I I experimental

fields border of Poland rivers

Fallopia japónica

8 Fallopia xbohémica

Fallopia sachalinensis ^ Fallopia japónica m Fallopia xbohemica

_____Plot_____

[Subplot ySubplot^Subplot

Plot Subplot

x5 l=> 5 15

x5 l=> 5 15

x5 l=> 5 15

x10 l=> 10 30

x5 l=> 5 15

Total: 30 90

Fig. 1 Situation of the study area and sampling design.

Each plot (10 x 4 m) was divided into three smaller subplots of 2 x 2 m with a distance of 1 meter and 1 meter of border. For each subplot the cover of above-ground parts of all vascular plants present was recorded using 1, 2, 5% and further 10% intervals. The cover of the moss layer and the cover of decaying biomass (litterfall), referred to here as necromass, were also estimated. These field measurements were made in late April (spring) and at the beginning of July (summer). No uninvaded sites were subjected to these studies.

Data on site abiotic conditions were collected in the same subplots (Tab. 1). In each subplot five soil cores (0-10 cm depth, litter discarded) were taken with a soil borer (4 cm in diameter) - one core was sampled at each corner of the square and one core at the center of the square. These five cores were mixed into a single bulk sample for each plot. Soil samples were air-dried to a constant weight and sieved (<2 mm). The following parameters were assessed on each sample: soil pH, extractable potassium, available magnesium (the Schatschabel method), total phosphorus and total carbon (the calorimetric and the Tiurin method, respectively), the extractable ammonium nitrogen N-NH4 and total nitrate nitrogen content.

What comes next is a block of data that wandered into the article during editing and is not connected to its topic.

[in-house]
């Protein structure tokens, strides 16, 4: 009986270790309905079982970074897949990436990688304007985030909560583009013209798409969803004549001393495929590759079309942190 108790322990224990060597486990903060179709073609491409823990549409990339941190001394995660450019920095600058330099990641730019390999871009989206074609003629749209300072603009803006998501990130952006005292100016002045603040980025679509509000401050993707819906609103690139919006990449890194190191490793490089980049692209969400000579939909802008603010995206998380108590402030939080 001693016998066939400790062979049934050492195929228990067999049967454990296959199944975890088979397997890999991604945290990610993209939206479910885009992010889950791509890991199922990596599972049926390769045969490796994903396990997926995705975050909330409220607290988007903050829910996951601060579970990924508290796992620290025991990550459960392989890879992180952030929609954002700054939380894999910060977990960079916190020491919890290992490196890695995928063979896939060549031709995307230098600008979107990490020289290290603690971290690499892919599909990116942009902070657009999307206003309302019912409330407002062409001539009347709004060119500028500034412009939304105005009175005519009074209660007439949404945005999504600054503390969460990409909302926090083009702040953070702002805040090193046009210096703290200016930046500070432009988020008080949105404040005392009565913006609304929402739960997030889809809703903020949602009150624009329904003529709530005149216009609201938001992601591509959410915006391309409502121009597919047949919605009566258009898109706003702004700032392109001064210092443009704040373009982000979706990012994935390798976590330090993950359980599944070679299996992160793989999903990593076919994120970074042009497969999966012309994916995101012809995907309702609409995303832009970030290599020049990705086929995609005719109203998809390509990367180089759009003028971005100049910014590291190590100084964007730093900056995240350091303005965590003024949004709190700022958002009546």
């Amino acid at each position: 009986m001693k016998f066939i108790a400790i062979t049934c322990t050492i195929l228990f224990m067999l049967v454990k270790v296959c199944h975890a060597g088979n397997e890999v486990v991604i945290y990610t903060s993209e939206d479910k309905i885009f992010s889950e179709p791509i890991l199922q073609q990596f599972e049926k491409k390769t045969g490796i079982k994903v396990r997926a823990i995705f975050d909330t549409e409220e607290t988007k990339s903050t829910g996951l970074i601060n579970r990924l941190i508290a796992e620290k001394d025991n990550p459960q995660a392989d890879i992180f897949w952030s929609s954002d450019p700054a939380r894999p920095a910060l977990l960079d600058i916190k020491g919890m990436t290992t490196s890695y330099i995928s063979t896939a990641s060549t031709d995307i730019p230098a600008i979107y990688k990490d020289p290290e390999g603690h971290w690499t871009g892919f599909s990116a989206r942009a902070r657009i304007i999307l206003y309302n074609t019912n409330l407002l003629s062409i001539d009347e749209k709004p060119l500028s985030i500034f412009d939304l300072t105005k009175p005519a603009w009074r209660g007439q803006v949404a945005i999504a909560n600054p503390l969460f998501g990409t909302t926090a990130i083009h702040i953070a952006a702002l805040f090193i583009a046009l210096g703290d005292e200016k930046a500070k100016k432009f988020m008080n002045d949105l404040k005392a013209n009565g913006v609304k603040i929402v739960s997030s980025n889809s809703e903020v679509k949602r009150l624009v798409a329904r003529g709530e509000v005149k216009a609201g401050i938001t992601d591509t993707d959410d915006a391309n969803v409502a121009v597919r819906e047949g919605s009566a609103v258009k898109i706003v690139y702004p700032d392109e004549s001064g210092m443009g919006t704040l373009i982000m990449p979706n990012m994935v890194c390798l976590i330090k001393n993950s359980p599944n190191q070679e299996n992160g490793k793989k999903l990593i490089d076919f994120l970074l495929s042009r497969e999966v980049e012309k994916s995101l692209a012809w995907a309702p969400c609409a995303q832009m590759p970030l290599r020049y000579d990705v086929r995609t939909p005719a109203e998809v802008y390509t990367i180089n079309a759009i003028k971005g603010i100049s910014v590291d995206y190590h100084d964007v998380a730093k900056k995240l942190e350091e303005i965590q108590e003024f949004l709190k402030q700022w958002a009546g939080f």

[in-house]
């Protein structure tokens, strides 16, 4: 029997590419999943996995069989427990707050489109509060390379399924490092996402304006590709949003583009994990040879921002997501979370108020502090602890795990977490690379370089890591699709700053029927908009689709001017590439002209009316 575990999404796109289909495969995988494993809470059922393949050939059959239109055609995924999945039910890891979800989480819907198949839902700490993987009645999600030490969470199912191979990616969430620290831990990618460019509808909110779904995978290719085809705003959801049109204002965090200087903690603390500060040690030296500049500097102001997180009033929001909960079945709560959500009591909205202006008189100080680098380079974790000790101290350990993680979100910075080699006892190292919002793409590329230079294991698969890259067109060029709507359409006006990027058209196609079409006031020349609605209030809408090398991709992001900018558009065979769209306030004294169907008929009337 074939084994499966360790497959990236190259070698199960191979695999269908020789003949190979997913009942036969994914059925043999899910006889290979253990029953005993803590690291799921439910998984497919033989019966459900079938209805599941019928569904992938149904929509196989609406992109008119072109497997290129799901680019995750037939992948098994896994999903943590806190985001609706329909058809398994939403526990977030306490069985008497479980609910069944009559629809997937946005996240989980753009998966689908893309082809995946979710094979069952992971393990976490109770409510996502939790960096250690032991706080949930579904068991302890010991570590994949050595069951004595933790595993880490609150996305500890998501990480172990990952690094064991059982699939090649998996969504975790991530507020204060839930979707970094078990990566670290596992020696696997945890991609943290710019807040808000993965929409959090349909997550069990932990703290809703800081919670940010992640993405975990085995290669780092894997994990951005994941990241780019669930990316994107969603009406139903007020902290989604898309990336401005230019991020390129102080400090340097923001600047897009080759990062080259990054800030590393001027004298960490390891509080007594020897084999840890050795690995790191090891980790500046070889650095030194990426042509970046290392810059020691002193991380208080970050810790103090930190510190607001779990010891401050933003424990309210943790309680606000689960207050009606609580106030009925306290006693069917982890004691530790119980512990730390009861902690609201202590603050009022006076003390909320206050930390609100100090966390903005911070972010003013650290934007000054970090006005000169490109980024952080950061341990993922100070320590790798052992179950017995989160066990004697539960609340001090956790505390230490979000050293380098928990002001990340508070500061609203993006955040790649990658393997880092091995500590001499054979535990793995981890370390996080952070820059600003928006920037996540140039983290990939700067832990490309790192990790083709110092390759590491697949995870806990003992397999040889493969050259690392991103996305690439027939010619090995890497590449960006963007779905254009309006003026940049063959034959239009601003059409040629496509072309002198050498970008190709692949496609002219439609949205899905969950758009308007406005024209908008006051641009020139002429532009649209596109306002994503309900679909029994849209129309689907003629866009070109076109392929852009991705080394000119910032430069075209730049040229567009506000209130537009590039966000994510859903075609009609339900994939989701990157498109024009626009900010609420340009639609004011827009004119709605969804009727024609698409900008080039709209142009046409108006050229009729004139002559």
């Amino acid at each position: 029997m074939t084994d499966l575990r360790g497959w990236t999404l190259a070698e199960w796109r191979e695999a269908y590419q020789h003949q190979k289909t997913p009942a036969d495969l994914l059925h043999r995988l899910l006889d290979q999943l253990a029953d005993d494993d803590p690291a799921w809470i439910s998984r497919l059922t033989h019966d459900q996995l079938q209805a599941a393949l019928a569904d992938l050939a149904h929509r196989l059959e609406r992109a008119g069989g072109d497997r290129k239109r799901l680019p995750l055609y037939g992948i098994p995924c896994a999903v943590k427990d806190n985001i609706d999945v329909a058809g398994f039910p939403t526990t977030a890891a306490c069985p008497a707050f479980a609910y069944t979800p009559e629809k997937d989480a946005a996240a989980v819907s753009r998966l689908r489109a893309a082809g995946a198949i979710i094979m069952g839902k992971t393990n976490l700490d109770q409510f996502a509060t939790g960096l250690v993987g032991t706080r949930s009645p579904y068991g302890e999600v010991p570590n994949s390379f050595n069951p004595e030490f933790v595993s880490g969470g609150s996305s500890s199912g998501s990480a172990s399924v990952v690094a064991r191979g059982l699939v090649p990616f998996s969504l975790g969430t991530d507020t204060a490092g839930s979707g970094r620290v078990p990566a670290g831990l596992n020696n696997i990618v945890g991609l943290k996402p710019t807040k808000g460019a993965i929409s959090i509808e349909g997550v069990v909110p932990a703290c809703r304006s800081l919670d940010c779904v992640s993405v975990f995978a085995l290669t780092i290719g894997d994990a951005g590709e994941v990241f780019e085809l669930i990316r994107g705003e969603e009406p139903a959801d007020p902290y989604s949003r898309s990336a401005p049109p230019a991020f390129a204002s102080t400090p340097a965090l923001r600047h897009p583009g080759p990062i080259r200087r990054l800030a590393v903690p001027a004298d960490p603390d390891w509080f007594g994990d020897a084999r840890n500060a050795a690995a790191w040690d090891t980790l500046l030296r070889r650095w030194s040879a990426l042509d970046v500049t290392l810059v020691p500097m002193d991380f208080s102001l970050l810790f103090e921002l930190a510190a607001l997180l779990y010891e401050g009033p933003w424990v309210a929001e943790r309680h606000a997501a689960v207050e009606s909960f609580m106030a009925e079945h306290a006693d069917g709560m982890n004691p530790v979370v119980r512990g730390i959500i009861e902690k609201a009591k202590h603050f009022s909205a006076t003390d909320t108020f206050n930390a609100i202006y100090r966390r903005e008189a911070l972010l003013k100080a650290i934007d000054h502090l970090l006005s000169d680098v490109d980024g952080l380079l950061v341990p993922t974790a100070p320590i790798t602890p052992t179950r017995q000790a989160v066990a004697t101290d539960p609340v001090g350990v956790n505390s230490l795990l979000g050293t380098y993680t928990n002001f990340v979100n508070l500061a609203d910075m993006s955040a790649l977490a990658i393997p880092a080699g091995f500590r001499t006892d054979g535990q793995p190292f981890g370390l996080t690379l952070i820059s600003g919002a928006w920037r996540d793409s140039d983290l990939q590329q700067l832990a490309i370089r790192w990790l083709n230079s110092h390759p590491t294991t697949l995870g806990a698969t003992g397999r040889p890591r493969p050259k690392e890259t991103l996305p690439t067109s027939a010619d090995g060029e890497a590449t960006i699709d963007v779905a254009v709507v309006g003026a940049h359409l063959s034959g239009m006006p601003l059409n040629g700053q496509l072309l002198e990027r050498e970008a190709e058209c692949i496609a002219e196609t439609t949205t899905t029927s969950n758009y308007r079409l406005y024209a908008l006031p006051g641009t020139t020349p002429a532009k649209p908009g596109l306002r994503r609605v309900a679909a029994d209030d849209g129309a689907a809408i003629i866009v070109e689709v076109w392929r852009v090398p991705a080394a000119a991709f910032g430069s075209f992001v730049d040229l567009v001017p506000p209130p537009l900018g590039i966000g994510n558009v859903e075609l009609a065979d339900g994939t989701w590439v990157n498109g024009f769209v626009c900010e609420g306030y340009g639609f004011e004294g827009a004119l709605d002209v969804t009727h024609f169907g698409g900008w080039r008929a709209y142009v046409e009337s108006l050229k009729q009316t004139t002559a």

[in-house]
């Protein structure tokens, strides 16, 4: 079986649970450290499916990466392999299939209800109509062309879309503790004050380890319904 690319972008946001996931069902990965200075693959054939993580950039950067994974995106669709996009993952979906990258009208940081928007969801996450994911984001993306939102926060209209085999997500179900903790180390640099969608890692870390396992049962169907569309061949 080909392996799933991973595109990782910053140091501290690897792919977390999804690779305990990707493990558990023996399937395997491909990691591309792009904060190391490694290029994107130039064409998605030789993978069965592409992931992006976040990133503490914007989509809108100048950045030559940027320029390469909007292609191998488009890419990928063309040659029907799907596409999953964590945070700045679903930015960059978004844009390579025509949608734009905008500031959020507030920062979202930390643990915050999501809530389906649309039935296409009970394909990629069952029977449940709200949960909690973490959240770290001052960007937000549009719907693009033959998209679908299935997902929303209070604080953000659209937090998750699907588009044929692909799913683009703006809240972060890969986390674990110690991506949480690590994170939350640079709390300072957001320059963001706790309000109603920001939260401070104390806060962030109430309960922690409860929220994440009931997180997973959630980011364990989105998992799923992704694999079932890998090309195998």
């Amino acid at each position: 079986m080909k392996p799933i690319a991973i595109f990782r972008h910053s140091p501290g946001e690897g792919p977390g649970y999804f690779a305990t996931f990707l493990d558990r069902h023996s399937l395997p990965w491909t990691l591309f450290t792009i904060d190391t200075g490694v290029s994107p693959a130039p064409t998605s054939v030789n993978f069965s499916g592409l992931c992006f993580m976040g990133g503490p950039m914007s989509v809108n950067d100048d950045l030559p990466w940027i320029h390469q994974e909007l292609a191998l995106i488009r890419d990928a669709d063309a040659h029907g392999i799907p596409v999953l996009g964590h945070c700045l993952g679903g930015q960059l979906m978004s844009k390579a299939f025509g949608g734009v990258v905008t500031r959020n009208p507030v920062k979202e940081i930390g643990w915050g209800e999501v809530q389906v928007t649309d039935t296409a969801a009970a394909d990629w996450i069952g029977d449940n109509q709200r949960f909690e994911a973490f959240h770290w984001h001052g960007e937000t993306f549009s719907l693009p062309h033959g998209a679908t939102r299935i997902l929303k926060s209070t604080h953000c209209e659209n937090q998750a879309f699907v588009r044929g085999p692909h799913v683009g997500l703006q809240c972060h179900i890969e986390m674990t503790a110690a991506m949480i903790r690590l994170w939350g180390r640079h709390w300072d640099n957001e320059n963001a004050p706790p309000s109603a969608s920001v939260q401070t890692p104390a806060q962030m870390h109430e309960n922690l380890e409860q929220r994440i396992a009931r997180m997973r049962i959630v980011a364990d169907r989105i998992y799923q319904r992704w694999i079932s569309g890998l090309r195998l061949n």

Statistical analysis

In order to examine which species are significantly associated with, i.e. they can be interpreted as species best adopted or survived in vegetation patches invaded by knotweeds, one or two of the three Fallopia taxa studied, the IndVal

(indicator value analysis) method was applied. The IndVal quantifies the fidelity and specificity of species in relation to groups of sites in a user-specified classification of sites and tests for the statistical significance of the associations ([35] and literature cited therein). Vegetation patches dominated by knotweeds except for F. sachalinensis were present in both river valleys so there was a high possibility of finding the same native plant species in each already mentioned plot. The classification of co-occurring species into three groups of sites - invaded by particular Fallopia taxa - at the scale of subplot and in a further step in the combination of the two groups of sites was performed. The statistical significance of this relationship was tested using a test with 999 permutations.